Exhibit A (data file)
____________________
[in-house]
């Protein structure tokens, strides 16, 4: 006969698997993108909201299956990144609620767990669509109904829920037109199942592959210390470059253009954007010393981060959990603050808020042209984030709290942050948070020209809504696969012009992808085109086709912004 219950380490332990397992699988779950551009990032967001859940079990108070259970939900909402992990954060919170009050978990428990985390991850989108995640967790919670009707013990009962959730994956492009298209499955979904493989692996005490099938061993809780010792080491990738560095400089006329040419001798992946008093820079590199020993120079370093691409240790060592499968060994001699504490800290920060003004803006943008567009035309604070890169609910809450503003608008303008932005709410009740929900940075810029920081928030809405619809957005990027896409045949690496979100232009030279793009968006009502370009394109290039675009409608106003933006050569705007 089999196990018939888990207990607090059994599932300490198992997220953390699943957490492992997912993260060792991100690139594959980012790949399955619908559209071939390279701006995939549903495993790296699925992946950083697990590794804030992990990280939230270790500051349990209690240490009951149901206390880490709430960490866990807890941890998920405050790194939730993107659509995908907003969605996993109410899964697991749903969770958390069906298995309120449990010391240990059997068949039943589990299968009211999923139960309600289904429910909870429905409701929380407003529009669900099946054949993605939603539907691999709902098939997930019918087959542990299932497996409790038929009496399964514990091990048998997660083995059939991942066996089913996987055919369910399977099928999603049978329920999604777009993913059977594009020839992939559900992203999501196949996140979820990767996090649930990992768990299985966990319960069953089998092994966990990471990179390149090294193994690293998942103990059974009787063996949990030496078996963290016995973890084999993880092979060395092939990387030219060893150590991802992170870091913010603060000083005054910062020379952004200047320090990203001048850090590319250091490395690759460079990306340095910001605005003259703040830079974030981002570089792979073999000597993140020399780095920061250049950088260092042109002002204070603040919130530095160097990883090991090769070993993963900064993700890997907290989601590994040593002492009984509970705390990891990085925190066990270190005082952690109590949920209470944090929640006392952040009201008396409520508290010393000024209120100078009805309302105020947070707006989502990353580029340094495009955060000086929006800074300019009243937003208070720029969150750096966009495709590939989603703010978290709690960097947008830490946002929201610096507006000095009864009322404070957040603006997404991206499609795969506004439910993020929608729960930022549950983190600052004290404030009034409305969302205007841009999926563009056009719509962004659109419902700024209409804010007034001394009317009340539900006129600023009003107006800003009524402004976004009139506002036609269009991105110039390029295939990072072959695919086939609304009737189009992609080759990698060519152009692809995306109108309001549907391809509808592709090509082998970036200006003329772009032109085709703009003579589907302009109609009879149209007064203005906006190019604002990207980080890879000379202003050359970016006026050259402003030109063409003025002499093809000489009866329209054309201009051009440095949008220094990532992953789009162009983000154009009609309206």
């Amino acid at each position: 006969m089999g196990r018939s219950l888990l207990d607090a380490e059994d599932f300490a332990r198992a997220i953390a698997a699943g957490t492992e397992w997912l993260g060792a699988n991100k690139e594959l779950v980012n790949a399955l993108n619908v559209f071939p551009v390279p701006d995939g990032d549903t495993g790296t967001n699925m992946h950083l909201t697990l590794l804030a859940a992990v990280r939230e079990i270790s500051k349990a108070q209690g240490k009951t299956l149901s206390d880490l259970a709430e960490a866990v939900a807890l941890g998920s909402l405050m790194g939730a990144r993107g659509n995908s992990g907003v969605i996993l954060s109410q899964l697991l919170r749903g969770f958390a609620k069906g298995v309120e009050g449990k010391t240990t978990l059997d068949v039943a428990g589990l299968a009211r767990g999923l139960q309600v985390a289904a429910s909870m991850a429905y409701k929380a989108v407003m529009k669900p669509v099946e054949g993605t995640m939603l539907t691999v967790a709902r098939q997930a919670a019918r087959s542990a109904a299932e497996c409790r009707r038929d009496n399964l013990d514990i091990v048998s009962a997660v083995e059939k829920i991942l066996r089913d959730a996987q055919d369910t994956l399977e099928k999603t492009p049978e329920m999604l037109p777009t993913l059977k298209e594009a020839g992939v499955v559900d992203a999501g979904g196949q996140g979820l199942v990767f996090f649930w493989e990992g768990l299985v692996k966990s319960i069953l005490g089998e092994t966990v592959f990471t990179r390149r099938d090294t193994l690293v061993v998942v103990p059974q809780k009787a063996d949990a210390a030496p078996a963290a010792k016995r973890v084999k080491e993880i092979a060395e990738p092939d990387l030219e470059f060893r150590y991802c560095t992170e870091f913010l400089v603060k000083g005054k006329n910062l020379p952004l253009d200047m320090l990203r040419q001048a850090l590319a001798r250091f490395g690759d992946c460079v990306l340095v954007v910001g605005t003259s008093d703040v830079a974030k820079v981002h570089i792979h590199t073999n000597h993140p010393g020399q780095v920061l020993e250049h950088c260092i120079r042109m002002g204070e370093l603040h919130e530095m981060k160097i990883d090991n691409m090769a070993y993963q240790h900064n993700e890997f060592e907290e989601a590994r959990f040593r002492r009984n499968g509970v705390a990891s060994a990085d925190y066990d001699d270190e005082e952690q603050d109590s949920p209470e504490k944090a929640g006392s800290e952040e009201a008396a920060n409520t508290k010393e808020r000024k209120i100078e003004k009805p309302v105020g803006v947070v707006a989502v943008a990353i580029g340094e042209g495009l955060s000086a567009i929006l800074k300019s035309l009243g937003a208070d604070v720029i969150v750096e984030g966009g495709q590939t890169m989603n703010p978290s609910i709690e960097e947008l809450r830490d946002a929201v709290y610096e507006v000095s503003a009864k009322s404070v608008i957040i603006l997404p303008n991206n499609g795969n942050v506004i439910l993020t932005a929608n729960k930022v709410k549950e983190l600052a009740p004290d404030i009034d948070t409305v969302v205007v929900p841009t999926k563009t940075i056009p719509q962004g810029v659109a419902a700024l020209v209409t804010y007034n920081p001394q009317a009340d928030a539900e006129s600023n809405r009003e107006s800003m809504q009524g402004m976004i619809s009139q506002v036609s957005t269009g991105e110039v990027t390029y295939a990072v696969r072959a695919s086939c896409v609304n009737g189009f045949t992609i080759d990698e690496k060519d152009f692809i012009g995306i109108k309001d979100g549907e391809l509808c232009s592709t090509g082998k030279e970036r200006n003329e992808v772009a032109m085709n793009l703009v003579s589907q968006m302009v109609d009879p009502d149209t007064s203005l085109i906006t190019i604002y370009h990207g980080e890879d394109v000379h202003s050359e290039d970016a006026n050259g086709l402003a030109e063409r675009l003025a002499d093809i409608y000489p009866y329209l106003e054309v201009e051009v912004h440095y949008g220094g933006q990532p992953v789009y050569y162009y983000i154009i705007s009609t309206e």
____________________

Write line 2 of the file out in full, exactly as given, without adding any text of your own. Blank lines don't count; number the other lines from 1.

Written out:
């Protein structure tokens, strides 16, 4: 006969698997993108909201299956990144609620767990669509109904829920037109199942592959210390470059253009954007010393981060959990603050808020042209984030709290942050948070020209809504696969012009992808085109086709912004 219950380490332990397992699988779950551009990032967001859940079990108070259970939900909402992990954060919170009050978990428990985390991850989108995640967790919670009707013990009962959730994956492009298209499955979904493989692996005490099938061993809780010792080491990738560095400089006329040419001798992946008093820079590199020993120079370093691409240790060592499968060994001699504490800290920060003004803006943008567009035309604070890169609910809450503003608008303008932005709410009740929900940075810029920081928030809405619809957005990027896409045949690496979100232009030279793009968006009502370009394109290039675009409608106003933006050569705007 089999196990018939888990207990607090059994599932300490198992997220953390699943957490492992997912993260060792991100690139594959980012790949399955619908559209071939390279701006995939549903495993790296699925992946950083697990590794804030992990990280939230270790500051349990209690240490009951149901206390880490709430960490866990807890941890998920405050790194939730993107659509995908907003969605996993109410899964697991749903969770958390069906298995309120449990010391240990059997068949039943589990299968009211999923139960309600289904429910909870429905409701929380407003529009669900099946054949993605939603539907691999709902098939997930019918087959542990299932497996409790038929009496399964514990091990048998997660083995059939991942066996089913996987055919369910399977099928999603049978329920999604777009993913059977594009020839992939559900992203999501196949996140979820990767996090649930990992768990299985966990319960069953089998092994966990990471990179390149090294193994690293998942103990059974009787063996949990030496078996963290016995973890084999993880092979060395092939990387030219060893150590991802992170870091913010603060000083005054910062020379952004200047320090990203001048850090590319250091490395690759460079990306340095910001605005003259703040830079974030981002570089792979073999000597993140020399780095920061250049950088260092042109002002204070603040919130530095160097990883090991090769070993993963900064993700890997907290989601590994040593002492009984509970705390990891990085925190066990270190005082952690109590949920209470944090929640006392952040009201008396409520508290010393000024209120100078009805309302105020947070707006989502990353580029340094495009955060000086929006800074300019009243937003208070720029969150750096966009495709590939989603703010978290709690960097947008830490946002929201610096507006000095009864009322404070957040603006997404991206499609795969506004439910993020929608729960930022549950983190600052004290404030009034409305969302205007841009999926563009056009719509962004659109419902700024209409804010007034001394009317009340539900006129600023009003107006800003009524402004976004009139506002036609269009991105110039390029295939990072072959695919086939609304009737189009992609080759990698060519152009692809995306109108309001549907391809509808592709090509082998970036200006003329772009032109085709703009003579589907302009109609009879149209007064203005906006190019604002990207980080890879000379202003050359970016006026050259402003030109063409003025002499093809000489009866329209054309201009051009440095949008220094990532992953789009162009983000154009009609309206």